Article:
The Duke Robillard Band,
Independently Blue
(Stony Plain, 2013)

Duke Robillard must be the hardest-working man in the blues business. Besides producing and playing on other artists' records, touring (currently with Bob Dylan's band), writing songs and promoting the genre in every venue available, he manages to release something like an album a year under his own name on the Alberta-based roots label Stony Plain. Independently Blue, in common with most of the rest, highlights new, original songs, compositions by his friend Al Basile and whatever else suits his fancy. In this last category is a very likable trad-jazz version of Henry "Red" Allen's "Patrol Wagon Blues," first recorded in 1929.

The Duke Robillard Band plays a form of modern electric blues to which "rock" cannot be routinely appended. Rock is there, of course -- it's a nearly inevitable part of the electric-guitar vocabulary -- but pure blues, or at least its 21st-century equivalent, is at the core of the sound. When rock defines a Robillard song, it may be in a rooted, rock 'n' roll style, here the Chuck Berry-inflected "Laurene," dedicated to Robillard's wife. More often, though, in Robillard's blues, if they have a second reference, it's to jazz guitar of, broadly speaking, the Wes Montgomery school.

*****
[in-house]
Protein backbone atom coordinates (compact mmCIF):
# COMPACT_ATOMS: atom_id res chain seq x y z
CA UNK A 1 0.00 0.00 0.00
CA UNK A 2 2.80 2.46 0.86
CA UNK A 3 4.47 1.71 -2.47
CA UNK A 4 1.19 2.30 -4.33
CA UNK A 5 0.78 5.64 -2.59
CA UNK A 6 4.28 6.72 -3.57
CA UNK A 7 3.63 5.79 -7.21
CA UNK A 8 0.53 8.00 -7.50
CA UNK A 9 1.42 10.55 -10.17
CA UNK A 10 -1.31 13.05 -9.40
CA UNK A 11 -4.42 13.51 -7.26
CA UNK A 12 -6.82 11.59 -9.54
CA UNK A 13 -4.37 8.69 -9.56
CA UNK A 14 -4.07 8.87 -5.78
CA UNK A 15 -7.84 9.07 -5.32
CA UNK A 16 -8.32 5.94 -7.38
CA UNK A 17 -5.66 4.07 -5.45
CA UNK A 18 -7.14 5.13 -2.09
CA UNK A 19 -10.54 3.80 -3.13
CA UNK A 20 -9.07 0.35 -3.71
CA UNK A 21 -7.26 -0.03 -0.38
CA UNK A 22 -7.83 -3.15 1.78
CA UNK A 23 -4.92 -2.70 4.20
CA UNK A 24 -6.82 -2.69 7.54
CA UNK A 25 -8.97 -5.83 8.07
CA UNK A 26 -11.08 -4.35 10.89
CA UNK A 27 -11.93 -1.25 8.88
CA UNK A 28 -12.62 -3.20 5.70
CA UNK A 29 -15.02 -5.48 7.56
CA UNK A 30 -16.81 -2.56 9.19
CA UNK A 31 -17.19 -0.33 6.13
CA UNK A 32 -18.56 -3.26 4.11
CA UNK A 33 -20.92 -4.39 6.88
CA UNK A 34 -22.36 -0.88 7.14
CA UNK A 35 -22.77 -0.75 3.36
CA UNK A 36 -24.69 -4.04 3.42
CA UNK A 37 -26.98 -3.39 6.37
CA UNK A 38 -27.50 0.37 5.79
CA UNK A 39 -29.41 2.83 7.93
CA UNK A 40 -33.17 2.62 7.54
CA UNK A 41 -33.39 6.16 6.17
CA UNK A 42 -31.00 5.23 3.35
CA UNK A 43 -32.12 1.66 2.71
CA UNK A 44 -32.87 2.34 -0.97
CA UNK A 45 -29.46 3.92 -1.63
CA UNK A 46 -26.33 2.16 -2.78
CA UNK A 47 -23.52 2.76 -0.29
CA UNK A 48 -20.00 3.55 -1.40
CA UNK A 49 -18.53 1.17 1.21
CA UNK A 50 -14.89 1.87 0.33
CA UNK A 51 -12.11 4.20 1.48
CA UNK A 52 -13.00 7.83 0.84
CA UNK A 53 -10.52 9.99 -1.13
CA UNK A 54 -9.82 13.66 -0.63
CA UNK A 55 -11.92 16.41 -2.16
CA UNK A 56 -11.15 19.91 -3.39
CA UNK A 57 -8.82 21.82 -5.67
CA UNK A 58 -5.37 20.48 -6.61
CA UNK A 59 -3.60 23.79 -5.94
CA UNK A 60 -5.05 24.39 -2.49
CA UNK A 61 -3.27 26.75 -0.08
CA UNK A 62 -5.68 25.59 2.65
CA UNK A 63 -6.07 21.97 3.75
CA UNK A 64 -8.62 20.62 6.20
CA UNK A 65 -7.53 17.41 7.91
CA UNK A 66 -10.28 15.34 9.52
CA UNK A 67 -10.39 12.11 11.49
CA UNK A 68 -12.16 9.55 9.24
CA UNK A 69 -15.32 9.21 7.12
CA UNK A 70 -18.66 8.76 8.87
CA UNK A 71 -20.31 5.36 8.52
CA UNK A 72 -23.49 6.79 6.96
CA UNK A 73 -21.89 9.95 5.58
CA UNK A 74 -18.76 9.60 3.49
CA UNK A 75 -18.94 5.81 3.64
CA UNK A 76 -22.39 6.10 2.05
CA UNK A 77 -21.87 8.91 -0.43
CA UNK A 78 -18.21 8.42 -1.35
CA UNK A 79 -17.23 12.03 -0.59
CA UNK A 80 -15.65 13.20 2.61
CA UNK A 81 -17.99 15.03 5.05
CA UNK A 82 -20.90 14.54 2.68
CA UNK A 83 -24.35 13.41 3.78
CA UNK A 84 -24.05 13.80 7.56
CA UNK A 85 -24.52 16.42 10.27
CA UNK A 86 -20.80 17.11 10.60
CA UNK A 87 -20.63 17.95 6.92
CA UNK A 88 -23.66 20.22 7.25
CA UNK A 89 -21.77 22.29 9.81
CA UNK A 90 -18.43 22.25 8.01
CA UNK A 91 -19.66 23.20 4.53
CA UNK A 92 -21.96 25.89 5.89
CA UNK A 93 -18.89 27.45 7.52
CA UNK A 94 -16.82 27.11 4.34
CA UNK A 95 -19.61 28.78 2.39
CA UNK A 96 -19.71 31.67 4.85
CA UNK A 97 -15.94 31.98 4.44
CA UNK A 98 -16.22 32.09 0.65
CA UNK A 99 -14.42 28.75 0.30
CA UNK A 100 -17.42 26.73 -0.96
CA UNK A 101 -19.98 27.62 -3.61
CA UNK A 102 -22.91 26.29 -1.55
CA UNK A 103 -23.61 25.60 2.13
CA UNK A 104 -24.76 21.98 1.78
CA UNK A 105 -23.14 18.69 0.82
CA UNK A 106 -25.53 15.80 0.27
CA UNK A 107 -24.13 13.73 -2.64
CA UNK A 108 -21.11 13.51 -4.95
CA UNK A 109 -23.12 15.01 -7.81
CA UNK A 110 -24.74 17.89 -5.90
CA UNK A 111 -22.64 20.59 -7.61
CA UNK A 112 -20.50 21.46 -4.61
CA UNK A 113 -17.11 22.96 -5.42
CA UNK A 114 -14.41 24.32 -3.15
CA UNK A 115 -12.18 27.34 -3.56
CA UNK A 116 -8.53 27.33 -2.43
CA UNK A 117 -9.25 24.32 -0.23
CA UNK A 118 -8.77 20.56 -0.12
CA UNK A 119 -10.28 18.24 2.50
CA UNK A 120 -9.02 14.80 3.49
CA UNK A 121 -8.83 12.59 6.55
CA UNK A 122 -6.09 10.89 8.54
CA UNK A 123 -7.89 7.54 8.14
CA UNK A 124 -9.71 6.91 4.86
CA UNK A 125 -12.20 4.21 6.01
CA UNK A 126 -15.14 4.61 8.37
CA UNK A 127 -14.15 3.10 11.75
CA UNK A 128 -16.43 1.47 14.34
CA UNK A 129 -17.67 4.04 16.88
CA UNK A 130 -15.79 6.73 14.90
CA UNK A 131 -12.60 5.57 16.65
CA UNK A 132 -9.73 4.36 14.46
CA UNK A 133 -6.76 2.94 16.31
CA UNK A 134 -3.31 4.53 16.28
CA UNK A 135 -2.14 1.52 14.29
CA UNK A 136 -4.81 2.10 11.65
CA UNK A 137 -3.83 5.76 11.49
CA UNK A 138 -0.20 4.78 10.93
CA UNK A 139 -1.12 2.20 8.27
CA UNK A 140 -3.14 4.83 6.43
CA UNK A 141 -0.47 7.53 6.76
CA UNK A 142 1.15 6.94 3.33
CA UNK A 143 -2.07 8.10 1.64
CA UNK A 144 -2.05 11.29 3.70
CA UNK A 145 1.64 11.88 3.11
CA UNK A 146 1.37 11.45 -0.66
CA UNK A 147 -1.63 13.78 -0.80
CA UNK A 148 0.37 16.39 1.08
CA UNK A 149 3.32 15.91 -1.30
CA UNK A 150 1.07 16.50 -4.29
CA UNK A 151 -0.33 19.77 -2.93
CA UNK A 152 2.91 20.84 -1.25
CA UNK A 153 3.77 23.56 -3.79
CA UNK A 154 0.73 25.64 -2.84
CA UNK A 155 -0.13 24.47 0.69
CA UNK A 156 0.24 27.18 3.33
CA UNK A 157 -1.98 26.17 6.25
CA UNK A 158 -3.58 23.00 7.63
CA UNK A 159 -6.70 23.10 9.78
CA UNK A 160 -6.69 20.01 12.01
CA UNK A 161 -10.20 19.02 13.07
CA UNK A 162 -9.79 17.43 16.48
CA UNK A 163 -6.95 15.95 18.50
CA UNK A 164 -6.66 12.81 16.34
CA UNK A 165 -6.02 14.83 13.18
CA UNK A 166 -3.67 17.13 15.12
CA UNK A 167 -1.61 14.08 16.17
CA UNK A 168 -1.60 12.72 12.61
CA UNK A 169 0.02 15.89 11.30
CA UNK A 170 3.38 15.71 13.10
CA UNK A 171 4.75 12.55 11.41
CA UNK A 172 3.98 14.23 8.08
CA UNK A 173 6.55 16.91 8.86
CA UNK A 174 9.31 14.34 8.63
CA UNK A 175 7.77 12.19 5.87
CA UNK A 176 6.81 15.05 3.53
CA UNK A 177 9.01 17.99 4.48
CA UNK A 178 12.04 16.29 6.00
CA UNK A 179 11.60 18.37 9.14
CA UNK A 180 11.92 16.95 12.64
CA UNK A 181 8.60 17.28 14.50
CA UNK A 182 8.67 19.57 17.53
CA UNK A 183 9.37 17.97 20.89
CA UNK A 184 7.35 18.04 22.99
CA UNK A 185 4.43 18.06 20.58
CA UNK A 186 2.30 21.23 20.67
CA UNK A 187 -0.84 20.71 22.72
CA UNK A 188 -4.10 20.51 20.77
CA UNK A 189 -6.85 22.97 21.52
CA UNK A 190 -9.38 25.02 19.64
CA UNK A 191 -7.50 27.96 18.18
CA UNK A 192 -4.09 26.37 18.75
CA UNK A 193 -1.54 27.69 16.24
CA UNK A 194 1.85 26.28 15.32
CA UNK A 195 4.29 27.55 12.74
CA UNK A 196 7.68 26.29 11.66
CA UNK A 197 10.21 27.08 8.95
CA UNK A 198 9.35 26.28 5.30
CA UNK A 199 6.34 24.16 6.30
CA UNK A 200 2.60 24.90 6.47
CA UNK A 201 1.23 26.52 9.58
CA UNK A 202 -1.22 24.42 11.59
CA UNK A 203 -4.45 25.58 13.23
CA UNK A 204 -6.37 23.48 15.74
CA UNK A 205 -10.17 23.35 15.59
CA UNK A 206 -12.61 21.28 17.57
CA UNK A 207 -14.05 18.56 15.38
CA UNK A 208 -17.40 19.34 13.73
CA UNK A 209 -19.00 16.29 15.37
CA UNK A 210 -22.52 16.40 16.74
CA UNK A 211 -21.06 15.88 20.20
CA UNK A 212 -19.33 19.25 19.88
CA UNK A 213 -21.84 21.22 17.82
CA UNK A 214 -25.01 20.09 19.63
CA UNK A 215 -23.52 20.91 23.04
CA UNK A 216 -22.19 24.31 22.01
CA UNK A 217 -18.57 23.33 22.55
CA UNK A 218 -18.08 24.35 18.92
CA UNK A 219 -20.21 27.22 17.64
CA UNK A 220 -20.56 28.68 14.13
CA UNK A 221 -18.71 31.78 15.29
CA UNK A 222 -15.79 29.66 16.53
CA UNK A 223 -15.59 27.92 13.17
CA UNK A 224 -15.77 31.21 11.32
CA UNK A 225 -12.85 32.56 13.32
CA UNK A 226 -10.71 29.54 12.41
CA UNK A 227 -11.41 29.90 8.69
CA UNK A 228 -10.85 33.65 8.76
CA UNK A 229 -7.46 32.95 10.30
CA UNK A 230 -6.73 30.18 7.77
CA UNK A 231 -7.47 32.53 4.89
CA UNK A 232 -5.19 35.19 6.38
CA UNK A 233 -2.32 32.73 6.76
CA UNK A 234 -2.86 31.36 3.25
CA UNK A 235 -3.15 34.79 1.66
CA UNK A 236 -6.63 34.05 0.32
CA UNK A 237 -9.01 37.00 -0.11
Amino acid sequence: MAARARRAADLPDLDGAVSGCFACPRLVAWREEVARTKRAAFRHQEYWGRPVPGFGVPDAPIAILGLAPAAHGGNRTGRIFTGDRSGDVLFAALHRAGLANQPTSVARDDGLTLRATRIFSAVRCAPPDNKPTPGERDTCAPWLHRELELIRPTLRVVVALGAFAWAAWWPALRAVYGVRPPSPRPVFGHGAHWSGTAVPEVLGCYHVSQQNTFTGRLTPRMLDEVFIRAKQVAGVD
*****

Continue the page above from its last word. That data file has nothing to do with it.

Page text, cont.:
Besides the regular band, Robillard is joined here by fellow guitarist Monster Mike Welch, who gets sub-billing on the cover. The two shine particularly in the jazzy, mid-tempo instrumental "Strollin' with Lowell and BB" -- that's Fulson and King -- and on Welch's moodily grooved, wittily titled "This Man, This Monster," also an instrumental. Another highlight is Basile's "I'm Still Laughing," expressing a variety of rueful humor that's been intrinsic in blues since the genre's inception (whenever that was; it all depends upon whom you ask and how you define).

On the other hand, "You Won't Ever" just isn't very interesting. It's dedicated, again, to Robillard's wife, but besides hosting a listless r&b-pop melody and near-generic lyrics, it exposes the limitations of Robillard's vocals, which seem especially forced here. Nobody -- including, I'm sure, Robillard himself -- would judge him a natural singer, but the growly drawl he affects to compensate for his small range works a lot better on material on which it's the band's prowess that commands primary attention.

Independently Blue is neither Robillard's best nor his worst. It showcases both his strengths, which are most apparent in his manifest intelligence and deep grounding in the blues tradition, and the sometime shakiness of his efforts to expand into new territory. But if you know Robillard's work, you already know that. Veteran listeners who have come back for more will find neither surprises nor much to complain about.

music review by
Jerome Clark

6 July 2013

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